FIG. 7 shows an embodiment of the probe system 140 utilizing an illumination source/exciter 142, which generates light 144 for impinging upon the surface of the skin and for penetrating the surface to cause sub-surface fluorescence. The illumination light 144 produced by the exciter 142 may be 295 nm plus or minus 10 nm. In the UV-B band, maximum exposure to the skin should not exceed 10 mJ/cm2 to prevent erythogemic responses from the skin. As before, a signal detector 152 measures the amount of light 150 emanating from the skin and is blind to the illumination light 144 and ambient light. The amount of light detected by the detector 152 may be displayed to the operator/user as a value from 0 to 1,000 for example. The probe system 140 may include a reflector 146 and a reference target 148. The reflector 146 redirects the illuminating light 144 onto a signal detector 148—the reference target, which may be the same signal detector 152 for the purpose of establishing a reference value from the illuminating light 144. In operation, the operator powers the probe system 140, whereupon the probe system checks itself and auto-calibrates itself. The operator then places the unit over the skin to be tested and presses a “read” button. The illumination light 142 illuminates the skin via the optical system, be that via wave guides, optical fibers or lenses, as is required. The reference value of the illumination light 144 is read at the reference target 148 by virtue of the operation of the reflector 146 which directs the illumination light 144 at the reference target 148. The light is then redirected back to the skin causing fluorescence, e.g., producing a 340 nm responsive emission from the skin. The signal detector 152 reads the fluorescence level as light signal 150 and converts the ratio of the fluorescence level over the reference level to a displayed value of 0 to 1,000 indicating the proliferation level. For example, a ratio of zero may have an output of zero and ratio of 1 to 1 may correspond to an output of 1,000. The operator may then read the fluorescence level from the LCD display of the probe system 140. Upon release of the “read” button, the illumination light 142 is powered off and the operator interface system 132 will maintain the reading until the unit powers down or is shut off. Subsequent pressing of the “read” button may overwrite previous readings.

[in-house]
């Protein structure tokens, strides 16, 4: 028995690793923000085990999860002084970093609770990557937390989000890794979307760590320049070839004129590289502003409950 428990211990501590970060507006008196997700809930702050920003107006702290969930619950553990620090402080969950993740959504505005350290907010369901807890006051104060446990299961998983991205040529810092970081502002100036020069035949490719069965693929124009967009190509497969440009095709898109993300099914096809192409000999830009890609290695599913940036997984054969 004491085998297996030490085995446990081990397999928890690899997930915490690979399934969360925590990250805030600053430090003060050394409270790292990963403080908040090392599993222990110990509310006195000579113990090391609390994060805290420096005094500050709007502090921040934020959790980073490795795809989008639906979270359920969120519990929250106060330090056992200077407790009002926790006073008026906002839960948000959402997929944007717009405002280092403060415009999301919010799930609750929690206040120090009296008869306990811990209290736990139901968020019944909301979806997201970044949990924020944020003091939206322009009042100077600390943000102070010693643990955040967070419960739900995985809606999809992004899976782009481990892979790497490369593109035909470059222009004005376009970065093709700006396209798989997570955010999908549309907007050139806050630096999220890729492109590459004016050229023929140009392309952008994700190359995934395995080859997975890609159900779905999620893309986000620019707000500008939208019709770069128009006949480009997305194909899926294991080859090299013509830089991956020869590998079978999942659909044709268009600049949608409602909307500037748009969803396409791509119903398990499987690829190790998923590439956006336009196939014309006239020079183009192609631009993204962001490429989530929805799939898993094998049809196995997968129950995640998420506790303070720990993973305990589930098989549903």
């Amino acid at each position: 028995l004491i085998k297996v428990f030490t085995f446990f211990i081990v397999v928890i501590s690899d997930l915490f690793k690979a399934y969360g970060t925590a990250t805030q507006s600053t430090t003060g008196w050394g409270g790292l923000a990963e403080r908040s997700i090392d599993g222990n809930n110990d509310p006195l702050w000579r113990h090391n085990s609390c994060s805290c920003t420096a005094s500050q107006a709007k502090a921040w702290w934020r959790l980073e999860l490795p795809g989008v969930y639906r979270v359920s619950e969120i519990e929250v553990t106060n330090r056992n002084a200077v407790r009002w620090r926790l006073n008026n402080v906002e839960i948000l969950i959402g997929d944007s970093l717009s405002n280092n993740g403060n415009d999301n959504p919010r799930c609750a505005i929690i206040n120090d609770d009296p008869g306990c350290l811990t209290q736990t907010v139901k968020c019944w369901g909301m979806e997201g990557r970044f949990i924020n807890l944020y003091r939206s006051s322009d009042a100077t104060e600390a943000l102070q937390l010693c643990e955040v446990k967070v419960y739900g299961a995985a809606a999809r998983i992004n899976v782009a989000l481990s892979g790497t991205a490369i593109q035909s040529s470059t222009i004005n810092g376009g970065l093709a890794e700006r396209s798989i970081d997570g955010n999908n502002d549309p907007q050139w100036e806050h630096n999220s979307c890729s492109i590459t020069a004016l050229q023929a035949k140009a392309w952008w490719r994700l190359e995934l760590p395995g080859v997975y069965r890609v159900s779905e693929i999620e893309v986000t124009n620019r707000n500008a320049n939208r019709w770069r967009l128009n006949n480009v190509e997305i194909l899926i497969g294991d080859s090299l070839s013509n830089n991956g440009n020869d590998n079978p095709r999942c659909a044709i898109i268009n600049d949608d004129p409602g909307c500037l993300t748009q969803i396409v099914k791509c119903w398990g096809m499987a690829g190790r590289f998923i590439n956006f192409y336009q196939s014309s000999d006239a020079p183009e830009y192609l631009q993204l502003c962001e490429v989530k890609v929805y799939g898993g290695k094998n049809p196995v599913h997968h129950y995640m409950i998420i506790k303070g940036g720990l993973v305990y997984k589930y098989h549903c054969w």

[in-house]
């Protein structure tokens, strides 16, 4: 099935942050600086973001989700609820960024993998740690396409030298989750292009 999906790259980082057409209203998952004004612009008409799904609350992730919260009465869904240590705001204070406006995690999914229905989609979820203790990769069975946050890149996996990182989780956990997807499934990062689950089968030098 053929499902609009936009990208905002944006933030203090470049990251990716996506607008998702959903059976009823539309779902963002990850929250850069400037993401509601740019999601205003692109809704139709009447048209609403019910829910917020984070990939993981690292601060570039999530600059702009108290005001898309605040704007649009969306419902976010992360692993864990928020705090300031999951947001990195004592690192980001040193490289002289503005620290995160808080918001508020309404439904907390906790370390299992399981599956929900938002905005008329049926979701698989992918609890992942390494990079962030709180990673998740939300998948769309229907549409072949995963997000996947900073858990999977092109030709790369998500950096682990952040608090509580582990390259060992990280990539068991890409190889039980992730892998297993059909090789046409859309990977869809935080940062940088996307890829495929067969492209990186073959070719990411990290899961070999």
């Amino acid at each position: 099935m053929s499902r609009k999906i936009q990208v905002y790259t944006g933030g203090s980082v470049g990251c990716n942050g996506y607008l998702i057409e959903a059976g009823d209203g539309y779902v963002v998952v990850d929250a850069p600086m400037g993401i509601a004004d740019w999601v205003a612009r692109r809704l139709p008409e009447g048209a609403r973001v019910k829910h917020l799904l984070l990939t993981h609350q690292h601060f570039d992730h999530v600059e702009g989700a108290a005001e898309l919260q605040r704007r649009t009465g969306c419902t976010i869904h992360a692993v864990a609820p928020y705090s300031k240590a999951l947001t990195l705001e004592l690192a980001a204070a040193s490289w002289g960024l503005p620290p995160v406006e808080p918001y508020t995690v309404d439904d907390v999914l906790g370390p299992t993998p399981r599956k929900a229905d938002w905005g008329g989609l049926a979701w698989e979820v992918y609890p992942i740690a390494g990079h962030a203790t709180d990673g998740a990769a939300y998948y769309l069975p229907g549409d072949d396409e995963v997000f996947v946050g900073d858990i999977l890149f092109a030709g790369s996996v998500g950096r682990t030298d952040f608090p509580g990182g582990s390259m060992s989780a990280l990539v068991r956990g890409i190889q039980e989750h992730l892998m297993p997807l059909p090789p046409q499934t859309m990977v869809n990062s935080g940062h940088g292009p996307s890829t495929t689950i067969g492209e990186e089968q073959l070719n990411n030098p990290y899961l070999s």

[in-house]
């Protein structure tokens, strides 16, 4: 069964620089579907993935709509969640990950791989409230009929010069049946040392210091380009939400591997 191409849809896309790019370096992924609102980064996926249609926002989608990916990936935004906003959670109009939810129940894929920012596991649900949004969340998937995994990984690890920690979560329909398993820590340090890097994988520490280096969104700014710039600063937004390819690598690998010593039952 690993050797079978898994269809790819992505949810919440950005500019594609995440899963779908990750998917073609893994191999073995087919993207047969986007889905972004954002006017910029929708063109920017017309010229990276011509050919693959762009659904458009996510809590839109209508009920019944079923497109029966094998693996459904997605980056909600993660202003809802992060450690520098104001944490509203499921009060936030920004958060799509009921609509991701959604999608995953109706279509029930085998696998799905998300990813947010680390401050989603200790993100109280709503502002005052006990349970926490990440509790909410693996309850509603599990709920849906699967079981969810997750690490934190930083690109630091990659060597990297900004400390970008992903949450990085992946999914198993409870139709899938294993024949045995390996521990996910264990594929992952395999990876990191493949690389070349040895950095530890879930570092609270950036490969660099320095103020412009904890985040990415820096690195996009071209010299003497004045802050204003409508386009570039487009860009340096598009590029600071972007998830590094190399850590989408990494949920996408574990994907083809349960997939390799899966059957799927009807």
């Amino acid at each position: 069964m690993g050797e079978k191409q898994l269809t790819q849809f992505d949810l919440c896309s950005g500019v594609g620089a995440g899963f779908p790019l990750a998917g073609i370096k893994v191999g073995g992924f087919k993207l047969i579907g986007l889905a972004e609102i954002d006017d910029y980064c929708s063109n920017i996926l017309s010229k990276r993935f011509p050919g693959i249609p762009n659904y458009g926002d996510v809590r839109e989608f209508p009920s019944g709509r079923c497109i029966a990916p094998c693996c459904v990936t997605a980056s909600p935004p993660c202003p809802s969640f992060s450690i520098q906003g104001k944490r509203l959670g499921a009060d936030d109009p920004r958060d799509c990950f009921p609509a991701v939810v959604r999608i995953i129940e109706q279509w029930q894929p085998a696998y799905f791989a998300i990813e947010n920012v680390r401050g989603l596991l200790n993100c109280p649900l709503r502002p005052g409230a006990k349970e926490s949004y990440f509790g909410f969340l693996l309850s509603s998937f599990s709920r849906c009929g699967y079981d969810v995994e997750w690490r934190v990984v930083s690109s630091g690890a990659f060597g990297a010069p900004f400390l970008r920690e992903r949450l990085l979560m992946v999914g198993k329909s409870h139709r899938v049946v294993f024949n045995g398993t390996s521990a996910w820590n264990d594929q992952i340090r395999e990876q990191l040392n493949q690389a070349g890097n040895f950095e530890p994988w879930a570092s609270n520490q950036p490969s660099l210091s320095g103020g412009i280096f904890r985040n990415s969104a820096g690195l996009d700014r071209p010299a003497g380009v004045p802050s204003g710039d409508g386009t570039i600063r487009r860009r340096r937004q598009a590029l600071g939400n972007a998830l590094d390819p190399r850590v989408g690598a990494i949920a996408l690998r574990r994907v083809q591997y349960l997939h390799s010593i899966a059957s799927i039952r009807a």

FIGS. 8 and 9 are graphs showing the correlation between skin fluorescence at 500 nm to skin photodamage/age. The determination of the extent of photodamage is conducted by measuring the 400 nm excitation/500 nm fluorescence emission on two skin sites, i.e., one that is routinely exposed to sun—such as the forearm or the face (dorsal), and then obtaining a second measurement at a site that is typically non-exposed—such as the upper inner arm, or on a non-exposed buttock or upper thigh area (volar). The difference in fluorescence between dorsal and volar surfaces has been shown to correlate with photodamaged skin age and chronological age.